Debate: Are the emergency powers granted to the government in the Coronavirus Bill too long-lasting?
Yesterday, the Lords passed the Coronavirus Bill, which gives the government never-before-seen powers in a bid to halt the outbreak. However, they will only be reviewed every six months. City A.M. asks whether this is too long-lasting.
Yes, says Silkie Carlo, director of Big Brother Watch
Emergency powers are needed – but with an emergency time frame.
Following our campaign, government agreed to a debate every six months rather than two years of the Coronavirus Bill without review.
That’s a welcome change, because the Bill contains the most draconian powers ever in peace-time Britain: sweeping powers to detain, quarantine and test members of the public, even children, in unknown isolation facilities, and even to thwart protests.
Government needs robust powers to protect public health for as long as necessary. However, had it used the Civil Contingencies Act, parliament would have reviewed these emergency powers, and their unintended consequences, monthly.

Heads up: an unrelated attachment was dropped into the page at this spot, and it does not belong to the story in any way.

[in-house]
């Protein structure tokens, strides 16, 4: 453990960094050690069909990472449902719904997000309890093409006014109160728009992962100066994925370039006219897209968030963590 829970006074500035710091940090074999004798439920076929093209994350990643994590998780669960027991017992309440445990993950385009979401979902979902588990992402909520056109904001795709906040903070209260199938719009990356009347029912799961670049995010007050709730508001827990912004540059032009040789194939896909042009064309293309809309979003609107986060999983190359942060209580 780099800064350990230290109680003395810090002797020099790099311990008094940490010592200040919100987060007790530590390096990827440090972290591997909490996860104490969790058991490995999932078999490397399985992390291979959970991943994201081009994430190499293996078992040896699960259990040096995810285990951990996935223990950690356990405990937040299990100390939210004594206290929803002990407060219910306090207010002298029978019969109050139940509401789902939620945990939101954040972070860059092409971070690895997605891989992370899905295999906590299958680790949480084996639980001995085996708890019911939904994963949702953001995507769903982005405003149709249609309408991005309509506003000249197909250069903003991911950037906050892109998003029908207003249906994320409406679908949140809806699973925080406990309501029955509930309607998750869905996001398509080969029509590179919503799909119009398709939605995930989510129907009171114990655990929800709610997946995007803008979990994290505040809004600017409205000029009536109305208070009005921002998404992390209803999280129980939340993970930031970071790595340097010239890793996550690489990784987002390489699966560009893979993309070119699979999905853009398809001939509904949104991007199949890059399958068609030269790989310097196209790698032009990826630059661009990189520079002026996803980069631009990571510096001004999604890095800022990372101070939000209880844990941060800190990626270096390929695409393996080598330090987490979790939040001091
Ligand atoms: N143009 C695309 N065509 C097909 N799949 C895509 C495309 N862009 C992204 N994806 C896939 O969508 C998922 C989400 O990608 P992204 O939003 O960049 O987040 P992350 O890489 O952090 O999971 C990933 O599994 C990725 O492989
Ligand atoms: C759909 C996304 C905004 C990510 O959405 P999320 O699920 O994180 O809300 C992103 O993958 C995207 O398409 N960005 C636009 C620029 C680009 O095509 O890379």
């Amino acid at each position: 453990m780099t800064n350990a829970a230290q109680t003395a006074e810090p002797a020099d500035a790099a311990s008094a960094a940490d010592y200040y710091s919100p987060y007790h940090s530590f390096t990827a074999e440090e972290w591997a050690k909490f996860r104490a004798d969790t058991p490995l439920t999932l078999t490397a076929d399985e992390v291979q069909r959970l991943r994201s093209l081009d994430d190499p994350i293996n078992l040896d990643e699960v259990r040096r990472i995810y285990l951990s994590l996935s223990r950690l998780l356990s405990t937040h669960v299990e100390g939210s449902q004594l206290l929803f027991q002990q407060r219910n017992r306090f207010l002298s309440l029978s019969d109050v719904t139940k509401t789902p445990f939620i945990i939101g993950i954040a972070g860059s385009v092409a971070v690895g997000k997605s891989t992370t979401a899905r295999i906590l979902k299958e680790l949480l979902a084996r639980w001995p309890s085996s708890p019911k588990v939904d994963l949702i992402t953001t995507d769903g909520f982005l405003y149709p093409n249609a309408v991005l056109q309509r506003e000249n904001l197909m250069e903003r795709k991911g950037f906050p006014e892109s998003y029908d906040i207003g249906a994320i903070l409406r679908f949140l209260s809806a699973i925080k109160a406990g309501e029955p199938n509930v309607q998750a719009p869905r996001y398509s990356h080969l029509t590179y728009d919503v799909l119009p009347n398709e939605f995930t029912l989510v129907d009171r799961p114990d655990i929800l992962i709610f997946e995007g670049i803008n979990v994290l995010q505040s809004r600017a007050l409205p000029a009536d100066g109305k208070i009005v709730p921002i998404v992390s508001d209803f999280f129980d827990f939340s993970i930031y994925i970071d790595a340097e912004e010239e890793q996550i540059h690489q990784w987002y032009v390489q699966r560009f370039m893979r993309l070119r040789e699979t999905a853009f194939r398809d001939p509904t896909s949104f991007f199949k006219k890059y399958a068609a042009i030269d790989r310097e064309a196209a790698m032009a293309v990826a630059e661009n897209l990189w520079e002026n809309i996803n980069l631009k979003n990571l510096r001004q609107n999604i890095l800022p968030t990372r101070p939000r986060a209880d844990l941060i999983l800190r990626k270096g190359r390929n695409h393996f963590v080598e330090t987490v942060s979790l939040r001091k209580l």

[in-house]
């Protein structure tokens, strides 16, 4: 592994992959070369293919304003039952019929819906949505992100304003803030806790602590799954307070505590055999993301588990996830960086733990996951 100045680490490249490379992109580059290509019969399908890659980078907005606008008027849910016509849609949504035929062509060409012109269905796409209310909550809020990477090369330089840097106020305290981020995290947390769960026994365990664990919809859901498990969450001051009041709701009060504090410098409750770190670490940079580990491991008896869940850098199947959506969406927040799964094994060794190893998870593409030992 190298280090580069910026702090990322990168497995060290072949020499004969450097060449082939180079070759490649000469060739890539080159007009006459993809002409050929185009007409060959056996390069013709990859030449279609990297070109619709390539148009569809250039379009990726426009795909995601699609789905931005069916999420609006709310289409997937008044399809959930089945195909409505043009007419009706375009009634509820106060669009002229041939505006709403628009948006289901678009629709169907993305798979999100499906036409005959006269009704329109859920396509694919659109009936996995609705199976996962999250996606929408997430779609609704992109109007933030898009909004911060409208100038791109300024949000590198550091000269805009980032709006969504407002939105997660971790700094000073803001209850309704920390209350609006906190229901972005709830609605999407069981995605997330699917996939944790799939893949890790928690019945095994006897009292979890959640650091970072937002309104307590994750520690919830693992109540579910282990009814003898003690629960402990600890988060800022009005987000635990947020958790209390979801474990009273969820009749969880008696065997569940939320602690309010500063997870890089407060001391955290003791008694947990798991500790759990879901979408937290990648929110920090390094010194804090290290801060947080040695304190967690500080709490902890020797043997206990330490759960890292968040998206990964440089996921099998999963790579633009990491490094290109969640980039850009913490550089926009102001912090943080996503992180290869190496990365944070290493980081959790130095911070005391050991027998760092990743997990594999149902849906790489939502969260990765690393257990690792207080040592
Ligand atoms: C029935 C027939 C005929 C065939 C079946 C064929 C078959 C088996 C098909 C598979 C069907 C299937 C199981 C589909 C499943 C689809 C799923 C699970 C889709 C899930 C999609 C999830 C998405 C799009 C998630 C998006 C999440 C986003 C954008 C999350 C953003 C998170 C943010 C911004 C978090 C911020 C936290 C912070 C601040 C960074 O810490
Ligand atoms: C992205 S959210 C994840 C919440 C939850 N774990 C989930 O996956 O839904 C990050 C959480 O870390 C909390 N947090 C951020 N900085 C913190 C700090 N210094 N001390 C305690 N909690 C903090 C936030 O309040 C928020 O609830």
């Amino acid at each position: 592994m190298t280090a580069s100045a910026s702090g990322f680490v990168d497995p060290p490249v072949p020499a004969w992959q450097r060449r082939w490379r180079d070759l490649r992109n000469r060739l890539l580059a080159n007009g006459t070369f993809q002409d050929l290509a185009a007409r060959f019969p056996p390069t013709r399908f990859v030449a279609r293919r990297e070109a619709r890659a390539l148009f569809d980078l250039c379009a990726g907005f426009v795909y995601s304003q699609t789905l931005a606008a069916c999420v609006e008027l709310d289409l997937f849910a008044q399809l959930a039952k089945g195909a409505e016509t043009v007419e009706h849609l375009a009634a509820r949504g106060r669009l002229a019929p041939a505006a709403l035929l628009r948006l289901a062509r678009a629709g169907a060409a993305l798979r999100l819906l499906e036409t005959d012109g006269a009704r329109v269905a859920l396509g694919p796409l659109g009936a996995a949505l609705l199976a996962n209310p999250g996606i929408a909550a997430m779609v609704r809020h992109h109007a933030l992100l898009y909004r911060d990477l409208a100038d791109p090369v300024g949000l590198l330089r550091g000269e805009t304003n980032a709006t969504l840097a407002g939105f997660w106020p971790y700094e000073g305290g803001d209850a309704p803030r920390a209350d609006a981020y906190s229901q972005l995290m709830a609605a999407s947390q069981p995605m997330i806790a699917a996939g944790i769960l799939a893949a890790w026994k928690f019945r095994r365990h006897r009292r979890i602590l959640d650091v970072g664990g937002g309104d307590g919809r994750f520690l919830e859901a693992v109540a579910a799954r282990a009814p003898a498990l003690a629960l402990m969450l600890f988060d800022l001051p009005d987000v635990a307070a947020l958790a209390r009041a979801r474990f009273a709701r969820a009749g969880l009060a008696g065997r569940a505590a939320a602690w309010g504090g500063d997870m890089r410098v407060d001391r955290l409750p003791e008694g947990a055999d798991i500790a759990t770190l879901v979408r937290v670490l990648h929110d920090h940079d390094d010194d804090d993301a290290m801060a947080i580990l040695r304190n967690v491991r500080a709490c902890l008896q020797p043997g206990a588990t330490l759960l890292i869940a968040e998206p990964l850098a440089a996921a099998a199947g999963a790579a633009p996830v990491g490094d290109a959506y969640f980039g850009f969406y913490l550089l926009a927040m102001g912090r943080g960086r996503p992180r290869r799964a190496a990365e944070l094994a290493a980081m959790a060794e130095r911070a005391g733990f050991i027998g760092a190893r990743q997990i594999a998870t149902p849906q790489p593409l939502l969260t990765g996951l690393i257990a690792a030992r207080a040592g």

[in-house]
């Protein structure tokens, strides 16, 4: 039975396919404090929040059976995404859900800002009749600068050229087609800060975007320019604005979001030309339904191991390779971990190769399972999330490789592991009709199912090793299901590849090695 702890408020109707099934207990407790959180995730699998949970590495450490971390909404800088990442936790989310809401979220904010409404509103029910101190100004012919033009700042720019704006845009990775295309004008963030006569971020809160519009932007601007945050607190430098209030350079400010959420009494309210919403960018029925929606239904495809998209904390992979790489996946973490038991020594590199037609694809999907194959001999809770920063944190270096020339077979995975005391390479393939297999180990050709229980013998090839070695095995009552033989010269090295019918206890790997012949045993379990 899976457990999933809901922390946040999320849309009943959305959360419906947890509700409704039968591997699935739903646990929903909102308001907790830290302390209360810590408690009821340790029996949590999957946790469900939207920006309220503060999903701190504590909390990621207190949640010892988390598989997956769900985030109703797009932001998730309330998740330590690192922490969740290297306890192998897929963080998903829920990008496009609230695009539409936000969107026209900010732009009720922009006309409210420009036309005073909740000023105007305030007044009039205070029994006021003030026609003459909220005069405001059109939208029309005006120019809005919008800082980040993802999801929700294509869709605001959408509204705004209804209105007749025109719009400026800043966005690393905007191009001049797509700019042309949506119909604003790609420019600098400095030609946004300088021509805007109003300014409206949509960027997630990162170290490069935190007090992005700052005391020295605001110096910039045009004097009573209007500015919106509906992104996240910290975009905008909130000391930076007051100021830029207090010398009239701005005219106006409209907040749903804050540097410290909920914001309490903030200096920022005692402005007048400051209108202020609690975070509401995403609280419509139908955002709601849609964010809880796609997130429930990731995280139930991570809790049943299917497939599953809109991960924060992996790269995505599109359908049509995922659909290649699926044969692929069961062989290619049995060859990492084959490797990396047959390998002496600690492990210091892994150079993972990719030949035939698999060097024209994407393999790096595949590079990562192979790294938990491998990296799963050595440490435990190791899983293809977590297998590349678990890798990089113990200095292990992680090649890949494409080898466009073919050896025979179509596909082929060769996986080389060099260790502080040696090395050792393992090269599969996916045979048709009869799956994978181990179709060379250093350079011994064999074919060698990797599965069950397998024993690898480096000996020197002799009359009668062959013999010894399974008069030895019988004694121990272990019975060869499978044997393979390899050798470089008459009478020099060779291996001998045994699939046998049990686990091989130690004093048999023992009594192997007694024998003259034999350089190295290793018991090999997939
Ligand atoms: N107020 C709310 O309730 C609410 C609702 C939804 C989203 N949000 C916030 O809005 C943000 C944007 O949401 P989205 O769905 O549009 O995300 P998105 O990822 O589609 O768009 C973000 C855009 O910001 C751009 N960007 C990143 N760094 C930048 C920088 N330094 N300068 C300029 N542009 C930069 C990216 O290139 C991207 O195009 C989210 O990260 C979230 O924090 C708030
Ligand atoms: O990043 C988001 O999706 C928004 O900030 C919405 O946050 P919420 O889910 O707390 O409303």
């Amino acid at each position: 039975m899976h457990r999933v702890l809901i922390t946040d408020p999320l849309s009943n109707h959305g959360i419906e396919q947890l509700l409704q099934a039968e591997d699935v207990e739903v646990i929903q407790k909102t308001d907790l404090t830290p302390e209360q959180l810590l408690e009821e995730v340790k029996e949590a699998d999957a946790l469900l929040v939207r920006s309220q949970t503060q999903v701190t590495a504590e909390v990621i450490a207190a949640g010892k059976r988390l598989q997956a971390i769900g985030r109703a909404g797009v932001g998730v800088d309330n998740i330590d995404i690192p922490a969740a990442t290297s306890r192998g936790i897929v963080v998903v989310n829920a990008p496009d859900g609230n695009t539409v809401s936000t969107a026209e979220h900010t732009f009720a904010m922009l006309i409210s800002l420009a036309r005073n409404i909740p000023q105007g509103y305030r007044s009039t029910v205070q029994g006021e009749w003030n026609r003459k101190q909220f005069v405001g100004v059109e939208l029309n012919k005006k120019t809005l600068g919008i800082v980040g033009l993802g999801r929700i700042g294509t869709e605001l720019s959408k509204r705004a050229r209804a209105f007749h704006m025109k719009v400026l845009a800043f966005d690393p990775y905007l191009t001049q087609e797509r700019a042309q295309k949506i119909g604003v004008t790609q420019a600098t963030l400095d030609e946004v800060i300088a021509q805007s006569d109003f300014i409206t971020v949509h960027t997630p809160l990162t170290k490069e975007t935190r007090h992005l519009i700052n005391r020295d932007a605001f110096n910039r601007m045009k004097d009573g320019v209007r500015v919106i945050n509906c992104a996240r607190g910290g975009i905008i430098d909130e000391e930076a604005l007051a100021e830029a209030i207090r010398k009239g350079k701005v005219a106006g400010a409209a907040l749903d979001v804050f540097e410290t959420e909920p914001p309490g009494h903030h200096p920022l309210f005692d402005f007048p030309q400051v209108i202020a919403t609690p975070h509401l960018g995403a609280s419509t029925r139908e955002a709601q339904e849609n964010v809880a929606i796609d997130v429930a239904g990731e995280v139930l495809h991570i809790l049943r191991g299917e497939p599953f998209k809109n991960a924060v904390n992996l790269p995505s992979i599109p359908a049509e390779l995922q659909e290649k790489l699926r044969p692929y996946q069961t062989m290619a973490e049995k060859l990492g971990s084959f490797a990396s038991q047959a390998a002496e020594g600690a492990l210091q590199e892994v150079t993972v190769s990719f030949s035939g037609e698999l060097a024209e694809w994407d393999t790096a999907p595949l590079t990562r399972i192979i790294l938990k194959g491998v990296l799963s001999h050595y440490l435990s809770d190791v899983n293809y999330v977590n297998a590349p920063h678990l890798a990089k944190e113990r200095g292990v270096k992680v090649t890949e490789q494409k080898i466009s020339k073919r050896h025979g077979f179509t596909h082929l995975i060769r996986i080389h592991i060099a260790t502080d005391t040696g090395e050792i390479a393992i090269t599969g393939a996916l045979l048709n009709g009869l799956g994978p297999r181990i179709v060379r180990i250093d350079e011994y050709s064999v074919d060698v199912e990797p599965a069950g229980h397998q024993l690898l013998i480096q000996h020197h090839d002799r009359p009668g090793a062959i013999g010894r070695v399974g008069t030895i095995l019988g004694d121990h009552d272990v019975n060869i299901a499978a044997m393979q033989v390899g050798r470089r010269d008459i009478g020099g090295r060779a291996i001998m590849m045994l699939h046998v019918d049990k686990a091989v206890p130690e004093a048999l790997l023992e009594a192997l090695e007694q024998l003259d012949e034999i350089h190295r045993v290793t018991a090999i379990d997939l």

The democratic lifeblood of our country would still be running. But under this Bill, we’re operating on trust.
The shadow health secretary made a commitment in the Commons: “I will never rest until the day we get rid of this Bill”. Hear hear. It’s critical that we protect public health as well as our democratic norms.
No, says Eliot Wilson, head of research at Right Angles
“Keep calm and carry on.” That’s become the British mantra. How we love to say it and congratulate ourselves on our phlegmatism. Then along comes Covid-19.
Let’s be clear. This emergency is the biggest public health crisis the world has seen since at least the Spanish flu outbreak in 1918. To respond to this global challenge, let alone overcome it, requires unprecedented action by government to act in people’s best interests, because people are demonstrably not going to do it themselves.
The Coronavirus Bill as first published set out sweeping emergency powers which the authorities would assume for a period of two years. A backlash forced the government to rethink and promise only six months before review.
But how do we know how long it will take? It’s unfashionable, but this is a time to trust our political leaders. They aren’t nascent fascists, they need the tools to do the epidemiological job. Let’s give them some credit and allow them to tackle this pandemic. We won’t stop watching.
Silkie Carlo is director of civil liberties group Big Brother Watch. Eliot Wilson is head of research at PR firm Right Angles.